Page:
The violinist of the Sydney Symphony Orchestra illustrates her determination to win the job - even if it means trying several times
I landed my job with the Sydney Symphony Orchestra in 2016, so I have been a full-time member for over five years now. The trial period was one year and consisted of five review meetings of the section and various principals of the orchestra who were on my audition panel.
However, before that, I was part of the SSO Fellowship program, going on to work as a casual (extra) and contract player for many years, so it feels like I’ve been at SSO much longer than five years!
Auditions in Australia are initially only open to Australian and New Zealand residents, and are opened internationally if the orchestra is unable to appoint anyone local after two auditions. The first round was a blind audition, consisting of the standard ‘Mozart Concerto and a few excerpts’ format, and then the next day, the screens came down for the second round, consisting of my chosen romantic concerto, second movement of a Mozart concerto, and more excerpts. I’m not sure how many applicants were in the first round, but second round was down to four applicants.
I have done quite a few auditions, I think I have lost count! But it would easily be about eight I’d say, and probably five of those have been for the SSO. For the role I currently hold (tutti second violin) I auditioned four times. In fact, the section had a few vacancies at the time and they held two auditions, seven weeks apart. It was the second audition of the two for which I was successful. For many of the previous auditions for tutti second violin in the years leading up to this, I had progressed to the last round but fell short of the job and was awarded a contract. Having worked with the section on contract for a few years, I was completely convinced the next job was mine to get!
I changed concertos (at the advice of some people on the panel, as they had heard my Sibelius too many times and it clearly wasn’t working for me!), went to Hannover to study intensely with a teacher for a few months, prepared Bartók Violin Concerto no.2, and borrowed a beautiful Degani violin to audition on. Everything was set to go. I went to the first audition of the two tutti second jobs, as prepared as I could be and with my eye on the prize - but I got knocked out in the first round! I was beyond devastated! I remember not touching the violin all weekend and instead stayed home in my apartment in tears. Seven weeks later, same audition, same position, same violinist (but maybe a little more determined then ever) and I won! It goes to show that there are many factors in auditions, and don’t lose hope just because you don’t do as well at one audition as you expected! Just learn from it, pick yourself up and try again.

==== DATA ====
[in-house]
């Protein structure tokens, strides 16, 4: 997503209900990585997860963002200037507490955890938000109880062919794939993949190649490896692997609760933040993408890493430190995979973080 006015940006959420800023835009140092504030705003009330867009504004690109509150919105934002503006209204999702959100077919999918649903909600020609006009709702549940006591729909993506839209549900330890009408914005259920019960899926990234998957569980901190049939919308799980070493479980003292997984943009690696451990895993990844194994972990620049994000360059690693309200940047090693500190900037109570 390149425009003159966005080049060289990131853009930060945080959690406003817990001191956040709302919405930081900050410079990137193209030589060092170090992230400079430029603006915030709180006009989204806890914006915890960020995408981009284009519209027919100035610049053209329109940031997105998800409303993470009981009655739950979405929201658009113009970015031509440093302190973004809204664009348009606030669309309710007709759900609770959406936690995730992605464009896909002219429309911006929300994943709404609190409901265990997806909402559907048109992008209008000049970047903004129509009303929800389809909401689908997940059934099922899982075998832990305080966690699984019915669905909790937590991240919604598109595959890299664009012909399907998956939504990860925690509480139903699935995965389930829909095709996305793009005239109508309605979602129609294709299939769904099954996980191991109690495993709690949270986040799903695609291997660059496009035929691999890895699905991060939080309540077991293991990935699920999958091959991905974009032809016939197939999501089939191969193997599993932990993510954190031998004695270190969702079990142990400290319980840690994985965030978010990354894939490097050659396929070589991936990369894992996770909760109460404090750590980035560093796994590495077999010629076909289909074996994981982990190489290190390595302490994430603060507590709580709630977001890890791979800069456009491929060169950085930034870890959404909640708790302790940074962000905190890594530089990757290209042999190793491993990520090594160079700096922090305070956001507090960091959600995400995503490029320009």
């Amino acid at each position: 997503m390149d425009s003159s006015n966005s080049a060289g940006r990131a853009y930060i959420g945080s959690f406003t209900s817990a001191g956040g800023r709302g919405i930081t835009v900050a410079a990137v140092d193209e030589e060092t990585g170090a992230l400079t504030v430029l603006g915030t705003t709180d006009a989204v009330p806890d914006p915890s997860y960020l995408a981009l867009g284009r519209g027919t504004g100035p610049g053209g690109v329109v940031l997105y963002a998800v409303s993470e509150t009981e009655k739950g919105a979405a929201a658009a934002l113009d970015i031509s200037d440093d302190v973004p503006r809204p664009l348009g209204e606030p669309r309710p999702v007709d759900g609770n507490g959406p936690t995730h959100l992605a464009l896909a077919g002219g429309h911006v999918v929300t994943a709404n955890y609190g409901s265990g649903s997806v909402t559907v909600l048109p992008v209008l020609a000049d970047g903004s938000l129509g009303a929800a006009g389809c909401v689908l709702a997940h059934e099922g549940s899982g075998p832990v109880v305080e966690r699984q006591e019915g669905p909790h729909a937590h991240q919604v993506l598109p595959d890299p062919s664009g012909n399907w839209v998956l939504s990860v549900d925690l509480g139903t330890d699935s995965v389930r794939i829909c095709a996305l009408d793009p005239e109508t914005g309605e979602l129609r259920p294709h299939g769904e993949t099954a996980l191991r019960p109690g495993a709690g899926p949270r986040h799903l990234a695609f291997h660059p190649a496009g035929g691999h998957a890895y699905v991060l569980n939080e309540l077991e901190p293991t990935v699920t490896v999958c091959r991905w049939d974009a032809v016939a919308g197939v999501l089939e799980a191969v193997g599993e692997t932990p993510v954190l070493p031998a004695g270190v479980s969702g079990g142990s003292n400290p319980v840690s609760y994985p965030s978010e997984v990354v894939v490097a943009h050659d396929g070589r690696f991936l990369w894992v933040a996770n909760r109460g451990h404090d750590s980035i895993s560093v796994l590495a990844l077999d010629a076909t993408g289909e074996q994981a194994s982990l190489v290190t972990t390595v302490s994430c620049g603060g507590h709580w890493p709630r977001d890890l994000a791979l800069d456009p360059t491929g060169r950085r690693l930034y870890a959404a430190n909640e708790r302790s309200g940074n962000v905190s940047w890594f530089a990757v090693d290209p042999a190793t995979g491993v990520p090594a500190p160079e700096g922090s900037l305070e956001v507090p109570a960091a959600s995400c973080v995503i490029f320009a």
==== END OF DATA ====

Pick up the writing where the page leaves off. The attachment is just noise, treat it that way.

If an orchestral job is your dream - don’t give up! I nearly ‘threw in the towel’ many times when I failed an audition, but instead, I would just try and get feedback and improve on anything that didn’t go well. I did practice recitals, I recorded every lesson, I played for numerous people to gain as much knowledge as I could - and to practise being nervous as much as I could. I pushed myself more then I thought I could and I am convinced I would not be the player I am today without all the failed auditions I experienced.
My audition journey: Milan Milisavljević, Metropolitan Opera Orchestra
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My audition journey: Monique Irik, Sydney Symphony Orchestra